The government of India has decided to scrap the National Statistical Office’s (NSO’s) Consumer Expenditure survey of 2017-18 over “data quality”.
The ministry is independently looking at the possibility of conducting the next customer expenditure survey in 2020-21 and 2021-22 in the wake of consolidating all data quality refinements in the survey procedure.
The findings of the report, which was published by Business Standard, indicated customer spending falling for the first time in about four decades in 2017-18. The government has, in any case, termed it as a “draft” report.
About Consumer Expenditure Survey
The Consumer Expenditure Survey produces estimates the household Monthly Per Capita Consumer Expenditure (MPCE) and the distribution of households and persons over the MPCE classes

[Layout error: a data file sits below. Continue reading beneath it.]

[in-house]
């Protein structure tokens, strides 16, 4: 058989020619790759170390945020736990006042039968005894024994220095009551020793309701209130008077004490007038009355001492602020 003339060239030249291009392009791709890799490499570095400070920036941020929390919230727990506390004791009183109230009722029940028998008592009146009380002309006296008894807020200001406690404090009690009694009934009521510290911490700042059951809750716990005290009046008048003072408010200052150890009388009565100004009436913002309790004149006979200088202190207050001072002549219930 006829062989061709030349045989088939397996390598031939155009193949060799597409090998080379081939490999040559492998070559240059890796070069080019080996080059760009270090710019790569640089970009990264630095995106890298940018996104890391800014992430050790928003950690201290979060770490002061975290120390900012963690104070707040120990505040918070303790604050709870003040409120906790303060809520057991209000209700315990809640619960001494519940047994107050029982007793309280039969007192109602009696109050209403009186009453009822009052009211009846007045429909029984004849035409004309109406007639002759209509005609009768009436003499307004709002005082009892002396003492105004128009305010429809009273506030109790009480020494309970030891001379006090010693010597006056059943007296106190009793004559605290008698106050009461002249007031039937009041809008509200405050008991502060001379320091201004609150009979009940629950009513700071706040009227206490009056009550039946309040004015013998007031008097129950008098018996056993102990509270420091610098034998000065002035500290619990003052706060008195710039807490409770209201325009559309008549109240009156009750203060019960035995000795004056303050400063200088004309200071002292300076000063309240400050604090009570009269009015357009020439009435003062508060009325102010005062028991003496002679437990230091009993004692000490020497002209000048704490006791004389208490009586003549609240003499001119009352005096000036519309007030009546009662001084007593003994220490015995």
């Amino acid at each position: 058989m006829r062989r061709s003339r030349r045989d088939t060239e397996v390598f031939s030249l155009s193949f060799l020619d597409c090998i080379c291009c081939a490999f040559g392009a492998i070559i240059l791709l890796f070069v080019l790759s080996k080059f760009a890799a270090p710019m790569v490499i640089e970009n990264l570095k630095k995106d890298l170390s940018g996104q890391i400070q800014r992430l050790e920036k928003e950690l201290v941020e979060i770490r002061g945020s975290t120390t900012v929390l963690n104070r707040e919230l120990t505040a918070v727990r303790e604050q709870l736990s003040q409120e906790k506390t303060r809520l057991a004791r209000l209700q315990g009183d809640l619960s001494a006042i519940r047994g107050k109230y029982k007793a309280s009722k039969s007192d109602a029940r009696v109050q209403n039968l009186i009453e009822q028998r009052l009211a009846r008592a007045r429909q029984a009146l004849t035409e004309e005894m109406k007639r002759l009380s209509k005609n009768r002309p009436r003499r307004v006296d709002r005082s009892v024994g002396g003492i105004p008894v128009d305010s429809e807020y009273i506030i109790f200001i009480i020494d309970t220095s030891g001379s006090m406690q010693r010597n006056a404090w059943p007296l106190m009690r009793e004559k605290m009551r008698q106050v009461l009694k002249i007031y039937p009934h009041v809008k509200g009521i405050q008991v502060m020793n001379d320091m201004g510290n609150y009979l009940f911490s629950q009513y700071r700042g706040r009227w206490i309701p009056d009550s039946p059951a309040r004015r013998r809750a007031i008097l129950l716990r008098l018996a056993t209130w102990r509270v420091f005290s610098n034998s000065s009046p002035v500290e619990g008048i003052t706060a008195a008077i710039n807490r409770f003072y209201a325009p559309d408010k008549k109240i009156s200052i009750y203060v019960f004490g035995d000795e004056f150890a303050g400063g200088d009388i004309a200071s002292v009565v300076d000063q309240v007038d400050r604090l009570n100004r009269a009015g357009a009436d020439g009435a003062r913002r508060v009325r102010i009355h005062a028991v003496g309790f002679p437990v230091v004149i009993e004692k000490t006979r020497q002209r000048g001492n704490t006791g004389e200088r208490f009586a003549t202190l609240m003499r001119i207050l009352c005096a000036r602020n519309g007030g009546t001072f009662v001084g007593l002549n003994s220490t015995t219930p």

Consumer Expenditure Survey is designed to collect all the information regarding expenditure on consumption of goods and services i.e. food and non-food items consumed by the households
The government utilizes this dataset to estimate the amount of poverty and inequality in the country, apart from using it for changing the base year for the gross domestic product (GDP) of the country.
The previous round of Consumer Expenditure survey took place in the year 2011-12.
Consumer expenditure surveys are generally conducted with a gap of five years. But in the year 2011- 12, the survey was conducted after the gap of just two years, as in 2009-10, when the previous round of the survey took place, it was a drought year.
Facts to know!!
In early 2019, the government of India had merged the Central Statistics Office (CSO) and the National Sample Survey Office (NSSO) into a single entity -National Statistical Office (NSO).
This merger was done to strengthen and streamline the present nodal function of MOSPI with respect to the Indian official statistics system and also to bring in more synergy by integrating its administrative functions within the ministry.
The CSO used to bring out macro-economic data like industrial inflation and production, economic growth data, and the NSSO used to conduct large-scale surveys and bring out reports on education, health, household expenditure, and other social and economic indicators.